How Couples Can Have More Mindful Sex
Being more present, and satisfied, through sensate focusing.
Posted November 27, 2021 | Reviewed by Vanessa Lancaster
- Mindful awareness can enhance a person's sexual desire.
- Sensate focusing can help a person be mindful and fully present during acts of physical intimacy.
- In-the-moment attention to sensations enables a person to experience the situation as is, allowing partners to let go of expectations.
The sometimes overly simplistic yet often well-intentioned advice to get out of our heads when it comes to increasing arousal and experiencing sexual satisfaction with our partners may miss the mark. Instead, what if we did the opposite? Mindfulness, or conscious awareness of the present moment, can enhance our sex lives by reducing stress and assisting us in focusing on in-the-moment sensations.
Stress can impact our ability to both have and enjoy sex. A 2018 BBC study of 2,066 adults in the UK reported that stress could affect sex drive (Thomas, 2018). Compared to factors such as physical health, children, work, and social media, stress was rated as a problem by more people. Stress can create barriers to initiating sex, as well as deriving pleasure from it. One reason is that we may bring the issues we are struggling with into the bedroom, thus taking us out of the moment.
Researchers Laurel Paterson, Ariel Handy, and Lori Brotto (2017) conducted a study with 26 women with low sexual desire and arousal to examine any benefits conferred by an eight-session program aligned with mindfulness-based cognitive therapy for depression and anxiety. The researchers found that most women completed at-home mindfulness exercises, such as those focused on breathing and mindful eating, and reported improvements in sexual desire, sexual function, and sex-related distress.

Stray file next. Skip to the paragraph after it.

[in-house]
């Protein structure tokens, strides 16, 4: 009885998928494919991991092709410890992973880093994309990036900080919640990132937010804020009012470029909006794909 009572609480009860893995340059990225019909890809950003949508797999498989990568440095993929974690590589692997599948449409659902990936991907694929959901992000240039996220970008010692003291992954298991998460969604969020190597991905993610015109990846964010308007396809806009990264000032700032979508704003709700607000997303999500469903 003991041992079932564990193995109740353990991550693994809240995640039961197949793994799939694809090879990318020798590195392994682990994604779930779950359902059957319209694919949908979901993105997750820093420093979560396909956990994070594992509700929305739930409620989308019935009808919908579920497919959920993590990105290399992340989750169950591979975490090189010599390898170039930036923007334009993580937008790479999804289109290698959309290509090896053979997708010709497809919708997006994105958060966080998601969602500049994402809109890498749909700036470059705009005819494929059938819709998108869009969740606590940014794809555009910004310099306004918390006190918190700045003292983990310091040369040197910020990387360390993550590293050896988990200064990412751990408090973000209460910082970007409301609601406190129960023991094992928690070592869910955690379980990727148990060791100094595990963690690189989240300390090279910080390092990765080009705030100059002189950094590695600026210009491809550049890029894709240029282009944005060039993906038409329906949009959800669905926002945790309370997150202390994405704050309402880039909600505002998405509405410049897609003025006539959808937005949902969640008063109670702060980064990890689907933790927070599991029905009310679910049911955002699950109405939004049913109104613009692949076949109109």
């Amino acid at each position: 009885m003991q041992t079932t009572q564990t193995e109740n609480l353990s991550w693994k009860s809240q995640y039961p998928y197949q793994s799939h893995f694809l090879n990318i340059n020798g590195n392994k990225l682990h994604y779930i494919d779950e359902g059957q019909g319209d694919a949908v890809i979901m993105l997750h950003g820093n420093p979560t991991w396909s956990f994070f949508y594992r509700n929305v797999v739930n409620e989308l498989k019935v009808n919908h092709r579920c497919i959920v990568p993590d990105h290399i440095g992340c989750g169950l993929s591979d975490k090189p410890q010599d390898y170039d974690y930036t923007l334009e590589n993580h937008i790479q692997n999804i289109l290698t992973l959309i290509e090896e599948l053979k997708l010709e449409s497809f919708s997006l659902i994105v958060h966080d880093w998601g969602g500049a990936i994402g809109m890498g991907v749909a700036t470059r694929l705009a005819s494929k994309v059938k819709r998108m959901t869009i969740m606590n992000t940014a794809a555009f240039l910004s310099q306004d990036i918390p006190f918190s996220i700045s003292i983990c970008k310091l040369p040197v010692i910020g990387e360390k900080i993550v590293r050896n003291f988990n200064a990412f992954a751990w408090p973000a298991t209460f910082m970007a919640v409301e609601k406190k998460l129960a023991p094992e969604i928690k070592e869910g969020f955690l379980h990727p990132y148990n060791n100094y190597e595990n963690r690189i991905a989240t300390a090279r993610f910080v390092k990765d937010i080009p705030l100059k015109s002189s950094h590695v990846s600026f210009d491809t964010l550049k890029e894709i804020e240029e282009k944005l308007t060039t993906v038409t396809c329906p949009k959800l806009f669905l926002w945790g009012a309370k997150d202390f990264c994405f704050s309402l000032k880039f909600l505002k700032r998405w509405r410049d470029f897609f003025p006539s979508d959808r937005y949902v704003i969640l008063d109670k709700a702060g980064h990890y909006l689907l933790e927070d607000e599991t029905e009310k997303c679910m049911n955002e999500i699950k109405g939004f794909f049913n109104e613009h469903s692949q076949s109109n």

While this pilot program was highly structured and included psychoeducational components, anyone can easily do some at-home exercises. By learning how to stay present, you are able to tune out the outside noise (or, in this case, stress) and enjoy your current experience.
One way to be present is to use sensate focusing, which shares many similarities to mindful awareness exercises. William Masters and Virginia Johnson, pioneers in researching and understanding sexual behavior, are credited for developing the sensate focus technique. This technique focuses on touching and being touched, taking information in through your senses while avoiding judgmental thinking. The goal is to be present and to experience. For example, noticing physical sensations such as how your partner feels or smells as you massage their body.
The goal is to touch while focusing on your sensations, without having a specific goal (such as engaging in sex or experiencing sexual pleasure) in mind. You are touching to touch and to feel. This activity, of course, is to take place with two consenting partners, and the outcome is to allow them to connect and explore without any preconceived agenda.
This present in-the-moment attention to sensations enables a person to experience the situation as is, allowing partners to let go of expectations or any notions of what sex should or could be, and instead enjoy what sex at the moment with your significant other is.
Perhaps being in your head, as it relates to processing incoming sensations and experiences, will allow you to unlock your erotic selves and better enjoy the physical intimacy you share with your partner.
Facebook image: LightField Studios/Shutterstock
Paterson, L. Q., Handy, A. B., & Brotto, L. A. (2017). A pilot study of eight-session mindfulness-based cognitive therapy adapted for women’s sexual interest/arousal disorder. The Journal of Sex Research, 54(7), 850-861.
Thomas, H. (2018, November 20). Stress damages many people’s sex life-survey. BBC. https://www.bbc.com/news/health-46199678